Never Make A Quilt to Match a Sofa You Hate

In my twenties and early thirties, I taught many local women my age and older the basics of quilt making. Those basics included tool recommendations, hand and machine piecing, pattern drafting (not many books of patterns available in the late 1970s), and of course, fabric selection.

Back then, Winterset had Alexander Fabrics on the north side of the square, as well as our wonderful Ben Franklin store on the southeast corner. One whole section of our Ben Franklin was (and still is) a robust fabric and sewing department. Co-owner Judy Trask is herself a skilled quilter.

Students in my classes went home from Session I with a list of fabric requirements for their first project. Often that first project was a Honeybee quilt block they could either finish into a toss pillow or use as a starting place for a bed quilt. (Honeybee is perfect for teaching both patchwork and applique.)

I happened to be in Ben Franklin shopping for fabric myself when one of my students came in, her fabric list in one hand, a giant sofa cushion clutched to her chest. The sofa fabric was a large-scale, high-contrast floral with a lot of brown in it. (Brown was having a heyday in the late 1970s.) Judy whispered to me when the student was out of ear shot that she had already been in three times, always with her cushion, unable to decide on fabric for her Honeybee block. The lady had been to the other fabric store as well.

I’ve never been keen on pushing people regarding their choices—fabric or otherwise—and this student was older than myself by five or ten years. I tried to help her, and when nothing seemed right, I boldly asked, “Do you like the sofa?” “No,” she replied, “I hate it!”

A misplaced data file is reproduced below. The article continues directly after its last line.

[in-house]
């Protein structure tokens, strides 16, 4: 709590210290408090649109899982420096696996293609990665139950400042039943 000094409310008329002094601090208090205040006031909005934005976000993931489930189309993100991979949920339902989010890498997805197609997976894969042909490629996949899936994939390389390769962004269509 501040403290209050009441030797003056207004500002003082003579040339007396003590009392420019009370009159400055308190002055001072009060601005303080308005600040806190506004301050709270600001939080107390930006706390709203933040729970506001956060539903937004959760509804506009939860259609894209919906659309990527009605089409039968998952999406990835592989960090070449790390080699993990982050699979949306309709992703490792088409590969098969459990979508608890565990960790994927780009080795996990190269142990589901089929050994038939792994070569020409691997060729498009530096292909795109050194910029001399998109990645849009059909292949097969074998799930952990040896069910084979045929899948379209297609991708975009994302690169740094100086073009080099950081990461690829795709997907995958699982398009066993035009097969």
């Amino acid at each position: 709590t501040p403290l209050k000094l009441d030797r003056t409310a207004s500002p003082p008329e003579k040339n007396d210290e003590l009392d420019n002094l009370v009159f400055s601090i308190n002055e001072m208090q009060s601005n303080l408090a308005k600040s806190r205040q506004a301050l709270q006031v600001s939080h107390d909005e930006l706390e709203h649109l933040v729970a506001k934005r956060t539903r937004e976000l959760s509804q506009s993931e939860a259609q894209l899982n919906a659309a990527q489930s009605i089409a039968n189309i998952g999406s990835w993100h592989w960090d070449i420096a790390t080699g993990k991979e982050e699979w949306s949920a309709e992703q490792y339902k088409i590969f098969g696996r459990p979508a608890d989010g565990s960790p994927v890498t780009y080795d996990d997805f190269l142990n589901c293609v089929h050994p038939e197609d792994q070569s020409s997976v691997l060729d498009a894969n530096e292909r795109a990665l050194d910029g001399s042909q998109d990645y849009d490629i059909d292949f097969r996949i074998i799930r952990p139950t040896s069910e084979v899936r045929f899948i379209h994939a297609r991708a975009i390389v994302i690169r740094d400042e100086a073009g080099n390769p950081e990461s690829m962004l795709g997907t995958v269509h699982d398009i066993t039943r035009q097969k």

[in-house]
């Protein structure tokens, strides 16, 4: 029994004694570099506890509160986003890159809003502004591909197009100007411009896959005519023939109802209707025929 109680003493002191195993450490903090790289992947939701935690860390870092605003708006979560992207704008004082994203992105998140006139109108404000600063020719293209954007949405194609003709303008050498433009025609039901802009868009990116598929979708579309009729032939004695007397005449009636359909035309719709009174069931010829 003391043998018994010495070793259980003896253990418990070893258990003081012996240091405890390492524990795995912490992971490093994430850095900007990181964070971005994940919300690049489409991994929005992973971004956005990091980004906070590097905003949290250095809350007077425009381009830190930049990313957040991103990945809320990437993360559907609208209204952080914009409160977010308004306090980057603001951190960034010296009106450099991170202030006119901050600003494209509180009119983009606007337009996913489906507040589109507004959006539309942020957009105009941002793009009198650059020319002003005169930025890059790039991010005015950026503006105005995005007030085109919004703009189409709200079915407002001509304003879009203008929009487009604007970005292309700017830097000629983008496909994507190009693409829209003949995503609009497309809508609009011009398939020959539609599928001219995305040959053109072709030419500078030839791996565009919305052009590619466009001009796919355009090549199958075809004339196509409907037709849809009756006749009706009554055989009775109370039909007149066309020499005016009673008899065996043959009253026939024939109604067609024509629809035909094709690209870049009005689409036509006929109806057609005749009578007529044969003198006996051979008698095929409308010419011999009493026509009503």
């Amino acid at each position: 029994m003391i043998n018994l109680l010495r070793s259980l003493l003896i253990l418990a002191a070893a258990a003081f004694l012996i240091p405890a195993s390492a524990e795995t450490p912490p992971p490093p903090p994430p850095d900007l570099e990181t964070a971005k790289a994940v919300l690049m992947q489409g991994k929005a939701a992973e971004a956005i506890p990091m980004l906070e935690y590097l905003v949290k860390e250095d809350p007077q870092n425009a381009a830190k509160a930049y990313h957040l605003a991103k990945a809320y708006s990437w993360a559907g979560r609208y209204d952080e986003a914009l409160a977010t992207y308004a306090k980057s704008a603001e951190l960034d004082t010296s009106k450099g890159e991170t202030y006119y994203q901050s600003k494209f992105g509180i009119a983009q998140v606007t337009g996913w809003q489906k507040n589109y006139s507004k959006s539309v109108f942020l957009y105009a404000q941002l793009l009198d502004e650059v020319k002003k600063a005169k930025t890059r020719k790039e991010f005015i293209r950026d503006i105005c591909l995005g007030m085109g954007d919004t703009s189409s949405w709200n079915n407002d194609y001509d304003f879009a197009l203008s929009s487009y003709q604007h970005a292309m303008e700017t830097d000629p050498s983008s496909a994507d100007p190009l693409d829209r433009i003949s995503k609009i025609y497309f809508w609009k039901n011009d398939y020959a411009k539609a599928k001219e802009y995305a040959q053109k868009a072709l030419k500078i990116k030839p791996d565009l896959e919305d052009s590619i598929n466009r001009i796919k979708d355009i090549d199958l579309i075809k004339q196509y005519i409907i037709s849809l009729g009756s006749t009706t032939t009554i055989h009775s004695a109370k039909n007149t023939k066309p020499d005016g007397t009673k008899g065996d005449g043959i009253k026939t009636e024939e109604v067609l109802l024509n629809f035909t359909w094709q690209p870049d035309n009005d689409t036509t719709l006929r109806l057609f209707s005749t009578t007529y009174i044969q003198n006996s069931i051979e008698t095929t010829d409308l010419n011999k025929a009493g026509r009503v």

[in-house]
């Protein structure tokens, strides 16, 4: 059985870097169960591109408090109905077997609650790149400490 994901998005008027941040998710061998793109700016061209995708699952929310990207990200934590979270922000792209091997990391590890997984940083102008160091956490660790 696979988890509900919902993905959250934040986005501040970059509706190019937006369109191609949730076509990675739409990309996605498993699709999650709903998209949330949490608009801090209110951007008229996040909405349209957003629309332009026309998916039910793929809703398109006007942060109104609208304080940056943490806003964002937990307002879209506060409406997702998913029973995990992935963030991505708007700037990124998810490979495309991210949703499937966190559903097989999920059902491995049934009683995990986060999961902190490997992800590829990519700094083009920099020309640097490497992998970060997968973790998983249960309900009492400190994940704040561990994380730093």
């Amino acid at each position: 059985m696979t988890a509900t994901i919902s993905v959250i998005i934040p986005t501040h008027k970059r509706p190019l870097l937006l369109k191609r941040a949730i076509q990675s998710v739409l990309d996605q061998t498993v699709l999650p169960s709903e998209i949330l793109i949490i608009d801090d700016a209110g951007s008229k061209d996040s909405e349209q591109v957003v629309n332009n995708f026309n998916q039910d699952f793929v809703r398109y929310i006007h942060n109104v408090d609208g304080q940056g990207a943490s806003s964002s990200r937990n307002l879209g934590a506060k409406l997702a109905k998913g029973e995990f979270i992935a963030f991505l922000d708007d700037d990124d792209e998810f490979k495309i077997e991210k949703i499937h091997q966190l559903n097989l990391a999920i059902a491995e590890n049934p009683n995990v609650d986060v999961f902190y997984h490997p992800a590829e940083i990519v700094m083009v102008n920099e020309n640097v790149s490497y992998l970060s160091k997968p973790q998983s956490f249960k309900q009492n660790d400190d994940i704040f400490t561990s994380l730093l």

I went on to teach quilting classes nationwide for twenty or so years, and (remembering the hated couch cushion) always encouraged my students to make the quilts they desired to make, in fabrics they loved, rather than try to “match” anything. By and large, if you pick fabrics you like, they will coordinate well enough with other things in your home (unless you hate your decor).

In 2020, my husband and I moved into an historic building just off the town square. A patterned rug that had been on the floor of a guest room wound up fitting in Mark’s office space just off our bedroom, and none of the quilts I’d made for our bed over the years played well with the rug. Luckily, I have always loved that rug, so it was a joy to pull coordinating fabrics from my stash, then walk up the street to Piece Works (now on the south side of the square) and add a few more. I had fun making the quilt, and it looks great on our bed.

P.S. Inspiration for the quilt I made, which Mark and I named “Hugs & Kisses” because of its Xs and Os, now belongs to the International Quilt Museum in Lincoln, NE. The quilt was among those displayed at the Whitney Museum in the famous 1971 exhibit of quilts.


5 Responses

  1. Bev Sheeley
    | Reply

    Wonderful story. Wonderful fact that it is at the International Quilt Museum! Congratulations!

  2. charlotte
    | Reply

    Quilts will always outlive the furniture and paint in a room. Make more quilts, they will always find a place to live happily. Love reading your posts.

  3. Valerie Fons
    | Reply

    Part of a pastor’s work is to make meaning… recognize connections and relationships..naming in the community. You are about meaning making and connection inn the quilt world. Also reconciliation with fabric, patters and art. Love you….

  4. Rita Parrish
    | Reply

    Loved the story! I have made things ‘to match’ too much. Now, I am making things I love – lots of lavender and purple and they make my heart sing!

  5. Melanie Poston
    | Reply

    Wonderful and thoughtful story. Your writings bring peace to me in the same way making a quilt does. Thank you.

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